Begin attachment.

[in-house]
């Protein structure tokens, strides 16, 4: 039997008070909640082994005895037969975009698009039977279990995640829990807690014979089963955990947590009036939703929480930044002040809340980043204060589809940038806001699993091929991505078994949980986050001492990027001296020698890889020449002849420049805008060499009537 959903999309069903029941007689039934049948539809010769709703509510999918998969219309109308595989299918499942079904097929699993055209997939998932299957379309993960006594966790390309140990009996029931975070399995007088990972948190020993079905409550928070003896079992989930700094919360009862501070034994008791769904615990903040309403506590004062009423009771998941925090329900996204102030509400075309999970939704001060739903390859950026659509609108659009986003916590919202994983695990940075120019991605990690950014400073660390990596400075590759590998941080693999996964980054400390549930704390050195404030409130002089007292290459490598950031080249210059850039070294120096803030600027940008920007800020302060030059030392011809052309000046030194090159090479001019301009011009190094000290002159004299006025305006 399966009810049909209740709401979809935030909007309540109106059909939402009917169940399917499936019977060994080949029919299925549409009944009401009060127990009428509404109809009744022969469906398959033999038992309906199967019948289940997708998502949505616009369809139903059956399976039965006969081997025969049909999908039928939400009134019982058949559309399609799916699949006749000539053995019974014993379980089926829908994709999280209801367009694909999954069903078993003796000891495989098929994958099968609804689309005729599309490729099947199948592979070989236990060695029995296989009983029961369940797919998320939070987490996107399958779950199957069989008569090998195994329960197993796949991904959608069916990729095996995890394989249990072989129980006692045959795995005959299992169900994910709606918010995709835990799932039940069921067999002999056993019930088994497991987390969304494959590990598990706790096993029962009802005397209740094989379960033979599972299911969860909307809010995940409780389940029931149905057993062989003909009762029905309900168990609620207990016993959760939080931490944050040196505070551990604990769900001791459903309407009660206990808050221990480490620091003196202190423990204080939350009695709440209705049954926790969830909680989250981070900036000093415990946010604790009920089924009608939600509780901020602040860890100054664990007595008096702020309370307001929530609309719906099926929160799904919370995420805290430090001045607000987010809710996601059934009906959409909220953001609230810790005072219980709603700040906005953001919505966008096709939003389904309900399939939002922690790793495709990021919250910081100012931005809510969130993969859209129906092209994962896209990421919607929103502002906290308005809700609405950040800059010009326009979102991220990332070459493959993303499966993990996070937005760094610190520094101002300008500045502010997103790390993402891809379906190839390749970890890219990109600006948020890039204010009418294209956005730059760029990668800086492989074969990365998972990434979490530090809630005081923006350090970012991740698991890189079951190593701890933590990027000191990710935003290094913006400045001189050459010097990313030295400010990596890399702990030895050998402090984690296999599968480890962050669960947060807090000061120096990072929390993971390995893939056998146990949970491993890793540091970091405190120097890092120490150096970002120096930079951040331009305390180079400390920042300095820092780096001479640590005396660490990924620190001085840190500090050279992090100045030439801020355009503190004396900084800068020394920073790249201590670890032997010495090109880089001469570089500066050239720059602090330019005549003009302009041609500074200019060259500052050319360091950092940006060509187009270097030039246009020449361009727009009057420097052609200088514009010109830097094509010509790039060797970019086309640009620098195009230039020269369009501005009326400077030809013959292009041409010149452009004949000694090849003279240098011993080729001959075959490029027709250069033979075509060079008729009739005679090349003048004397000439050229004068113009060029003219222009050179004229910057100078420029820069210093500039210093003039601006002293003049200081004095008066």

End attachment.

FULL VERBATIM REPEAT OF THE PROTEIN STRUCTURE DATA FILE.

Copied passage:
[in-house]
């Protein structure tokens, strides 16, 4: 039997008070909640082994005895037969975009698009039977279990995640829990807690014979089963955990947590009036939703929480930044002040809340980043204060589809940038806001699993091929991505078994949980986050001492990027001296020698890889020449002849420049805008060499009537 959903999309069903029941007689039934049948539809010769709703509510999918998969219309109308595989299918499942079904097929699993055209997939998932299957379309993960006594966790390309140990009996029931975070399995007088990972948190020993079905409550928070003896079992989930700094919360009862501070034994008791769904615990903040309403506590004062009423009771998941925090329900996204102030509400075309999970939704001060739903390859950026659509609108659009986003916590919202994983695990940075120019991605990690950014400073660390990596400075590759590998941080693999996964980054400390549930704390050195404030409130002089007292290459490598950031080249210059850039070294120096803030600027940008920007800020302060030059030392011809052309000046030194090159090479001019301009011009190094000290002159004299006025305006 399966009810049909209740709401979809935030909007309540109106059909939402009917169940399917499936019977060994080949029919299925549409009944009401009060127990009428509404109809009744022969469906398959033999038992309906199967019948289940997708998502949505616009369809139903059956399976039965006969081997025969049909999908039928939400009134019982058949559309399609799916699949006749000539053995019974014993379980089926829908994709999280209801367009694909999954069903078993003796000891495989098929994958099968609804689309005729599309490729099947199948592979070989236990060695029995296989009983029961369940797919998320939070987490996107399958779950199957069989008569090998195994329960197993796949991904959608069916990729095996995890394989249990072989129980006692045959795995005959299992169900994910709606918010995709835990799932039940069921067999002999056993019930088994497991987390969304494959590990598990706790096993029962009802005397209740094989379960033979599972299911969860909307809010995940409780389940029931149905057993062989003909009762029905309900168990609620207990016993959760939080931490944050040196505070551990604990769900001791459903309407009660206990808050221990480490620091003196202190423990204080939350009695709440209705049954926790969830909680989250981070900036000093415990946010604790009920089924009608939600509780901020602040860890100054664990007595008096702020309370307001929530609309719906099926929160799904919370995420805290430090001045607000987010809710996601059934009906959409909220953001609230810790005072219980709603700040906005953001919505966008096709939003389904309900399939939002922690790793495709990021919250910081100012931005809510969130993969859209129906092209994962896209990421919607929103502002906290308005809700609405950040800059010009326009979102991220990332070459493959993303499966993990996070937005760094610190520094101002300008500045502010997103790390993402891809379906190839390749970890890219990109600006948020890039204010009418294209956005730059760029990668800086492989074969990365998972990434979490530090809630005081923006350090970012991740698991890189079951190593701890933590990027000191990710935003290094913006400045001189050459010097990313030295400010990596890399702990030895050998402090984690296999599968480890962050669960947060807090000061120096990072929390993971390995893939056998146990949970491993890793540091970091405190120097890092120490150096970002120096930079951040331009305390180079400390920042300095820092780096001479640590005396660490990924620190001085840190500090050279992090100045030439801020355009503190004396900084800068020394920073790249201590670890032997010495090109880089001469570089500066050239720059602090330019005549003009302009041609500074200019060259500052050319360091950092940006060509187009270097030039246009020449361009727009009057420097052609200088514009010109830097094509010509790039060797970019086309640009620098195009230039020269369009501005009326400077030809013959292009041409010149452009004949000694090849003279240098011993080729001959075959490029027709250069033979075509060079008729009739005679090349003048004397000439050229004068113009060029003219222009050179004229910057100078420029820069210093500039210093003039601006002293003049200081004095008066």